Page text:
Los Angeles Chapter of the American Society for Information Science (LACASIS)
13 May 2005, Los Angeles, USA - 8:00 a.m. - 12:30 p.m.
Open Source from a Decision-Maker's Perspective
Come and learn how several organizations have dealt with Open Source applications. (For background info see: http://www.opensource.org) Christina Salazar of the Getty Library will introduce Open Source software, Elisa Cortez, Reference Librarian/Dentistry Liaison of Loma Linda University Libraries, will discuss DSPACE as a tool for disseminating training videos. Bradley D. Westbrook, Metadata Librarian and Digital Archivist for University of California San Diego Libraries, will focus on the Archivists' Toolkit, and Erik Y. Adams, Electronic Resources Librarian of Sheppard, Mullin, Richter & Hampton will present the legal aspects of using Open Source software.
When: Friday, May 13, 2005 - 8:00 a.m. to 12:30 p.m.
Where: The Amateur Athletic Foundation of Los Angeles
2141 W. Adams Blvd.
Los Angeles, CA 90018
Cost: Students $25
LACASIS members $32
Includes Continental breakfast and lunch
Registration is available through the LACASIS Web site: http://www.lacasis.org
Registration deadline is Friday, May 6, 2005.
Participation limited to 45 attendees so please register early.
8:00 a.m. Continental breakfast / registration
8:30 a.m. Opening remarks
8:45 a.m. Intro to Open Source, Christina Salazar
9:15 a.m. DSpace, Elisa Cortezbr /> 10:30 a.m. Archivists' Toolkit, Bradley Westbrook
11:25 a.m. Legal issues surrounding OpenSource, Erik Adams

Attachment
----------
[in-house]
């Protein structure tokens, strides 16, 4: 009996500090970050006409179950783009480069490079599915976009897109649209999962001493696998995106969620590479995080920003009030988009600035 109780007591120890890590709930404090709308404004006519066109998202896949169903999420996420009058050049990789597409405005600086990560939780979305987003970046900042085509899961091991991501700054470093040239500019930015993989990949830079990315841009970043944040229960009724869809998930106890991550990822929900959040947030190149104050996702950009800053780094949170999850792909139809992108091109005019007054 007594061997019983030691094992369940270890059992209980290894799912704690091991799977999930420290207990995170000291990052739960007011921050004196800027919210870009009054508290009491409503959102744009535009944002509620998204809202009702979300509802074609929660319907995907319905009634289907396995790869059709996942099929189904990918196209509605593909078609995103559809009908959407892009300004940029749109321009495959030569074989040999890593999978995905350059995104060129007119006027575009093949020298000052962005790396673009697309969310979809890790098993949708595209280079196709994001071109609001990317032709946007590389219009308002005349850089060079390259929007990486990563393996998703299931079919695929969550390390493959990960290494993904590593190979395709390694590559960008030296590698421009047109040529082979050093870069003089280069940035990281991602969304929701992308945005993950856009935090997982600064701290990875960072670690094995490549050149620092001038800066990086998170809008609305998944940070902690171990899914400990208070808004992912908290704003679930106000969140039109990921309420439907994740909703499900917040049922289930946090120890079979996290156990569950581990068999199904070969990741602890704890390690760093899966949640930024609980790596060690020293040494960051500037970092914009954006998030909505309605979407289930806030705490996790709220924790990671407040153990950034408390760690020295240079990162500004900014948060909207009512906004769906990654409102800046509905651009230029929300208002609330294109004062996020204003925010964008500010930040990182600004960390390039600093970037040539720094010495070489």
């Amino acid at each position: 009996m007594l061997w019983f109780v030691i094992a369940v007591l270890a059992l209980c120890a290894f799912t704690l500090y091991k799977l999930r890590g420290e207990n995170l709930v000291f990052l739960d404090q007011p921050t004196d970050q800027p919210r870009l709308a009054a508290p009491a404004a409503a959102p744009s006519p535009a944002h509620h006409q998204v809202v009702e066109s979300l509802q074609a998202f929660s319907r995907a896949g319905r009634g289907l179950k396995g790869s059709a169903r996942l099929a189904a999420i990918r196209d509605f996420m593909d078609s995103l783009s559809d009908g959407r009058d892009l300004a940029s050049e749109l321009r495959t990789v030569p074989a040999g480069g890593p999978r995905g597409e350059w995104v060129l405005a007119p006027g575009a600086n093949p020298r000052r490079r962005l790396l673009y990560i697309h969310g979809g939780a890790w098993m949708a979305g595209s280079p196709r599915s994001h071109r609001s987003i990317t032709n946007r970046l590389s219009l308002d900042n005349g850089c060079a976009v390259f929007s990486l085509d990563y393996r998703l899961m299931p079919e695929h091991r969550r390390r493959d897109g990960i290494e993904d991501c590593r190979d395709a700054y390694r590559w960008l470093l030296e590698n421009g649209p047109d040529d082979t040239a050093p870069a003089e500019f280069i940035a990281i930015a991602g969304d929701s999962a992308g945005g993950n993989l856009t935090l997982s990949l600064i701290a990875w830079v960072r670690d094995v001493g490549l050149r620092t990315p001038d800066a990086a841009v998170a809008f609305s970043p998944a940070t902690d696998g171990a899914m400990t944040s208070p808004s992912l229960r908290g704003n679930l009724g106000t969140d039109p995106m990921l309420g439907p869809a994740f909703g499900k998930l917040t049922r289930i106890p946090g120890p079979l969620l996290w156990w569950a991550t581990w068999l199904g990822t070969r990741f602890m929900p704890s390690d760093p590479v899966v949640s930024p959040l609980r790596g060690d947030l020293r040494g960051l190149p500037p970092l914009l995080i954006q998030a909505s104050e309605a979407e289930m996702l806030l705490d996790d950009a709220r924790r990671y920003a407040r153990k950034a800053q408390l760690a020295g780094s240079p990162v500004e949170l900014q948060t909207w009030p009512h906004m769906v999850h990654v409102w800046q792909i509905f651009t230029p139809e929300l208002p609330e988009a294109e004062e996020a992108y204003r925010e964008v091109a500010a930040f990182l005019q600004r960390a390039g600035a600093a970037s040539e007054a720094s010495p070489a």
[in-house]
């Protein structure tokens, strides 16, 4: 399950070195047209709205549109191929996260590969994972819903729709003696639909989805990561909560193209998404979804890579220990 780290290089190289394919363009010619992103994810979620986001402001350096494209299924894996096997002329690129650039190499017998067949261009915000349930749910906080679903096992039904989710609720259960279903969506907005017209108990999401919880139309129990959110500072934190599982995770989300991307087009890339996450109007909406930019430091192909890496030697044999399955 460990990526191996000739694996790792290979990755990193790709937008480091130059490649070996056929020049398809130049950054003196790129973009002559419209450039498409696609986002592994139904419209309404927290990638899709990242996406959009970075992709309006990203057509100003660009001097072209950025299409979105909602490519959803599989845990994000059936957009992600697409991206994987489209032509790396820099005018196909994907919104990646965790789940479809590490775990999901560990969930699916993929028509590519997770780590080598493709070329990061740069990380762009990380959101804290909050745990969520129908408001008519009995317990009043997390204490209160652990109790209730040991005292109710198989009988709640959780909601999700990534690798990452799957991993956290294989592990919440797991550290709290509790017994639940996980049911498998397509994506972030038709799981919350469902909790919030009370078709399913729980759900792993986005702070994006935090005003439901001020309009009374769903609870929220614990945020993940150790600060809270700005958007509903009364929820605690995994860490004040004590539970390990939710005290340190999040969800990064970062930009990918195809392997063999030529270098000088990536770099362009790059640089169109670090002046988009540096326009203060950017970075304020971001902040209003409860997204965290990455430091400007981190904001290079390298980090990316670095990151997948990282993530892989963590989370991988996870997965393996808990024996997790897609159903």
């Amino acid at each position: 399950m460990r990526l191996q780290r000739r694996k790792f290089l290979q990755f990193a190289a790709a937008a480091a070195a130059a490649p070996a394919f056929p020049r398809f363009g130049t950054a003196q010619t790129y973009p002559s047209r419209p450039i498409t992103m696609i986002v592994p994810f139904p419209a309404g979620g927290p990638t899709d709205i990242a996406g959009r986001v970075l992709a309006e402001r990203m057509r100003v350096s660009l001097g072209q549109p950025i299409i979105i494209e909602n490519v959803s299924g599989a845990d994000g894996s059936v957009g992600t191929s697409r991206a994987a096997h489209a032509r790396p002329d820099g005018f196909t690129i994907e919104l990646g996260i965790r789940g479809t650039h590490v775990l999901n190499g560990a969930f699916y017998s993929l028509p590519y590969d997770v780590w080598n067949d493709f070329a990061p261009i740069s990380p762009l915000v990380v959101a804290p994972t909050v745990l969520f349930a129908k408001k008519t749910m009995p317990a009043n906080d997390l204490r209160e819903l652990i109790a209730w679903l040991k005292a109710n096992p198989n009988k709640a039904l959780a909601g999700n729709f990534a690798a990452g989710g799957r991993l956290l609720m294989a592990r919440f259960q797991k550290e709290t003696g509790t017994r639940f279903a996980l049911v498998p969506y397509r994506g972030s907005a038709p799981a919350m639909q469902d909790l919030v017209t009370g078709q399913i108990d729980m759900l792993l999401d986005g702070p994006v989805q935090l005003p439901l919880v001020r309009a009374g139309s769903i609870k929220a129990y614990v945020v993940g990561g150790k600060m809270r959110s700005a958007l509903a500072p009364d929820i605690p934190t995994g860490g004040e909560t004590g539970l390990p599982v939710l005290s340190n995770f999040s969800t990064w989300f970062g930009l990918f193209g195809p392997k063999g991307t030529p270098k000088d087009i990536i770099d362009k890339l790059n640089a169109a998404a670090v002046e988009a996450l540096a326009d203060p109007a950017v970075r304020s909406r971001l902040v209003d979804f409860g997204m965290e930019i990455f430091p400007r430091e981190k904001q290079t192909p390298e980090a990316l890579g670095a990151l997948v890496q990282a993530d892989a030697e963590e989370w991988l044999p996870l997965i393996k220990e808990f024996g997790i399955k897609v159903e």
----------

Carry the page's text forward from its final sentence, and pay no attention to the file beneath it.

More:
12:30 p.m. Lunch
If you have registration questions, please email Belinda Beardt at email@example.com
24 - 26 May 2005, Prague (Czech Republic)
The official conference languages are Czech and English (simultaneous translations will be provided).
Call for Participation
To Register Online, please go to our online registration form at http://www.inforum.cz/inforum2005/english/prihlasky.php
For queries contact:
Jana Machonska (INFORUM co-ordinator)
29 May to 1 June, 2005 Heraklion, Crete (Greece)
Full programme available http://www.eswc2005.org/
The vision of the Semantic Web is to enhance today's web via the exploitation of machine-processable meta data. The explicit representation of the semantics of data, accompanied with domain theories (Ontologies), will enable a web that provides a qualitatively new level of service. It will weave together an incredibly large network of human knowledge and will complement it with machine processability. Various automated services will help the user to achieve goals by accessing and providing information in machine-understandable form. This process may ultimately create extremely knowledgeable systems with various specialized reasoning services systems. Many technologies and methodologies are being developed within Artificial Intelligence, Human Language Technology, Machine Learning, Databases, Software Engineering and Information Systems that can contribute towards the realization of this vision.